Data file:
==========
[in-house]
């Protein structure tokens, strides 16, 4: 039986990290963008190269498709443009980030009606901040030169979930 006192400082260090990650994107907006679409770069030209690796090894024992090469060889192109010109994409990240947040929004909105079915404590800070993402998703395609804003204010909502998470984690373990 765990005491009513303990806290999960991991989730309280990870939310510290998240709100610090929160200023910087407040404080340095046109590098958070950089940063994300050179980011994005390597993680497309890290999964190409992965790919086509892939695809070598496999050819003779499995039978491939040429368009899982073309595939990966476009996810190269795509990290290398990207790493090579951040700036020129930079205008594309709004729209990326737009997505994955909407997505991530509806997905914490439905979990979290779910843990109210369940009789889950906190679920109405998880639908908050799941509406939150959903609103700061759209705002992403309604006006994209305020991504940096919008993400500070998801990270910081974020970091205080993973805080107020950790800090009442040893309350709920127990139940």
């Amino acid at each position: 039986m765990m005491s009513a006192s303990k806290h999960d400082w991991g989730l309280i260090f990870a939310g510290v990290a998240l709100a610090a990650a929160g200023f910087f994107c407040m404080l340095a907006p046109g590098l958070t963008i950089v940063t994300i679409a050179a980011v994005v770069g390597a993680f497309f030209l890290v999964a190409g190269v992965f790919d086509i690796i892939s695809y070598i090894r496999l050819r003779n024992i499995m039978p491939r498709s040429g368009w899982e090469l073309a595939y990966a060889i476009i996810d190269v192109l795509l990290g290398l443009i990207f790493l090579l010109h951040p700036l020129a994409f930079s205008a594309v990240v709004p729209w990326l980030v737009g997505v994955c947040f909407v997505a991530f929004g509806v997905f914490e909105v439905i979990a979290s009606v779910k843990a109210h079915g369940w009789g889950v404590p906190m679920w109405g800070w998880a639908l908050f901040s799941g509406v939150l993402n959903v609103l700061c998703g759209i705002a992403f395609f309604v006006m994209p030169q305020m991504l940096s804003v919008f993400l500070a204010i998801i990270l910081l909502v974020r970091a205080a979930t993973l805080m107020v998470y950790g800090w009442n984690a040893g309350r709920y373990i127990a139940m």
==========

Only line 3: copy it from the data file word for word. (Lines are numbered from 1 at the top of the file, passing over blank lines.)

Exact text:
């Amino acid at each position: 039986m765990m005491s009513a006192s303990k806290h999960d400082w991991g989730l309280i260090f990870a939310g510290v990290a998240l709100a610090a990650a929160g200023f910087f994107c407040m404080l340095a907006p046109g590098l958070t963008i950089v940063t994300i679409a050179a980011v994005v770069g390597a993680f497309f030209l890290v999964a190409g190269v992965f790919d086509i690796i892939s695809y070598i090894r496999l050819r003779n024992i499995m039978p491939r498709s040429g368009w899982e090469l073309a595939y990966a060889i476009i996810d190269v192109l795509l990290g290398l443009i990207f790493l090579l010109h951040p700036l020129a994409f930079s205008a594309v990240v709004p729209w990326l980030v737009g997505v994955c947040f909407v997505a991530f929004g509806v997905f914490e909105v439905i979990a979290s009606v779910k843990a109210h079915g369940w009789g889950v404590p906190m679920w109405g800070w998880a639908l908050f901040s799941g509406v939150l993402n959903v609103l700061c998703g759209i705002a992403f395609f309604v006006m994209p030169q305020m991504l940096s804003v919008f993400l500070a204010i998801i990270l910081l909502v974020r970091a205080a979930t993973l805080m107020v998470y950790g800090w009442n984690a040893g309350r709920y373990i127990a139940m």